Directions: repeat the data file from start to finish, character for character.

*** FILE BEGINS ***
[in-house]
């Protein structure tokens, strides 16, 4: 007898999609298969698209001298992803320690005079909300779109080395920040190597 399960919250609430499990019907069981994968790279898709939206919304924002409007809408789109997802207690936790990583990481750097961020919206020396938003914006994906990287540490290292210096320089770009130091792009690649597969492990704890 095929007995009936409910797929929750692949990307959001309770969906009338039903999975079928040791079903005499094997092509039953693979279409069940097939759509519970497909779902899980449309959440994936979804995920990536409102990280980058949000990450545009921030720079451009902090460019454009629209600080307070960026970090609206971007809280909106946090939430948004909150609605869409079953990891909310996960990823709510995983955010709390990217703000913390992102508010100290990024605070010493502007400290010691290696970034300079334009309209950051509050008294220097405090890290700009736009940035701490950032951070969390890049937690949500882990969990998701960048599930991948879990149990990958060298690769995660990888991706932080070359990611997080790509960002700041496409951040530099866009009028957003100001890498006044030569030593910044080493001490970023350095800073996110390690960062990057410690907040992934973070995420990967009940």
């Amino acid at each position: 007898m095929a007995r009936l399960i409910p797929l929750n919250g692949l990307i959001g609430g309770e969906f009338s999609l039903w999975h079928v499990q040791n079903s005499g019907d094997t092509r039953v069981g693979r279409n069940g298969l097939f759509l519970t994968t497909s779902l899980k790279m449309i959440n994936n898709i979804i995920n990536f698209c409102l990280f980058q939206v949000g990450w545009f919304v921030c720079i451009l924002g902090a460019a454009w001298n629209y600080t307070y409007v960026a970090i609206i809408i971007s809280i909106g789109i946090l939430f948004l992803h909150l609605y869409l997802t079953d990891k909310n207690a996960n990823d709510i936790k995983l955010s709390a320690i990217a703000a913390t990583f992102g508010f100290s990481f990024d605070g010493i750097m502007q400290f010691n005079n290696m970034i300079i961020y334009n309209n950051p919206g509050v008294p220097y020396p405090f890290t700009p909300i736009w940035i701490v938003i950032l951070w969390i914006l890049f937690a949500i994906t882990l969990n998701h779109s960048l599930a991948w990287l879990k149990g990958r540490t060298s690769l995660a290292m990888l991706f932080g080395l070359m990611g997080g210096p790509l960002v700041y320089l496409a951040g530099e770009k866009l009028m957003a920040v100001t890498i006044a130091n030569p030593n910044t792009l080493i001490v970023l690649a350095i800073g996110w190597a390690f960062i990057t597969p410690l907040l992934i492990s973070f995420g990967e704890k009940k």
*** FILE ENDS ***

[in-house]
């Protein structure tokens, strides 16, 4: 007898999609298969698209001298992803320690005079909300779109080395920040190597 399960919250609430499990019907069981994968790279898709939206919304924002409007809408789109997802207690936790990583990481750097961020919206020396938003914006994906990287540490290292210096320089770009130091792009690649597969492990704890 095929007995009936409910797929929750692949990307959001309770969906009338039903999975079928040791079903005499094997092509039953693979279409069940097939759509519970497909779902899980449309959440994936979804995920990536409102990280980058949000990450545009921030720079451009902090460019454009629209600080307070960026970090609206971007809280909106946090939430948004909150609605869409079953990891909310996960990823709510995983955010709390990217703000913390992102508010100290990024605070010493502007400290010691290696970034300079334009309209950051509050008294220097405090890290700009736009940035701490950032951070969390890049937690949500882990969990998701960048599930991948879990149990990958060298690769995660990888991706932080070359990611997080790509960002700041496409951040530099866009009028957003100001890498006044030569030593910044080493001490970023350095800073996110390690960062990057410690907040992934973070995420990967009940």
């Amino acid at each position: 007898m095929a007995r009936l399960i409910p797929l929750n919250g692949l990307i959001g609430g309770e969906f009338s999609l039903w999975h079928v499990q040791n079903s005499g019907d094997t092509r039953v069981g693979r279409n069940g298969l097939f759509l519970t994968t497909s779902l899980k790279m449309i959440n994936n898709i979804i995920n990536f698209c409102l990280f980058q939206v949000g990450w545009f919304v921030c720079i451009l924002g902090a460019a454009w001298n629209y600080t307070y409007v960026a970090i609206i809408i971007s809280i909106g789109i946090l939430f948004l992803h909150l609605y869409l997802t079953d990891k909310n207690a996960n990823d709510i936790k995983l955010s709390a320690i990217a703000a913390t990583f992102g508010f100290s990481f990024d605070g010493i750097m502007q400290f010691n005079n290696m970034i300079i961020y334009n309209n950051p919206g509050v008294p220097y020396p405090f890290t700009p909300i736009w940035i701490v938003i950032l951070w969390i914006l890049f937690a949500i994906t882990l969990n998701h779109s960048l599930a991948w990287l879990k149990g990958r540490t060298s690769l995660a290292m990888l991706f932080g080395l070359m990611g997080g210096p790509l960002v700041y320089l496409a951040g530099e770009k866009l009028m957003a920040v100001t890498i006044a130091n030569p030593n910044t792009l080493i001490v970023l690649a350095i800073g996110w190597a390690f960062i990057t597969p410690l907040l992934i492990s973070f995420g990967e704890k009940k």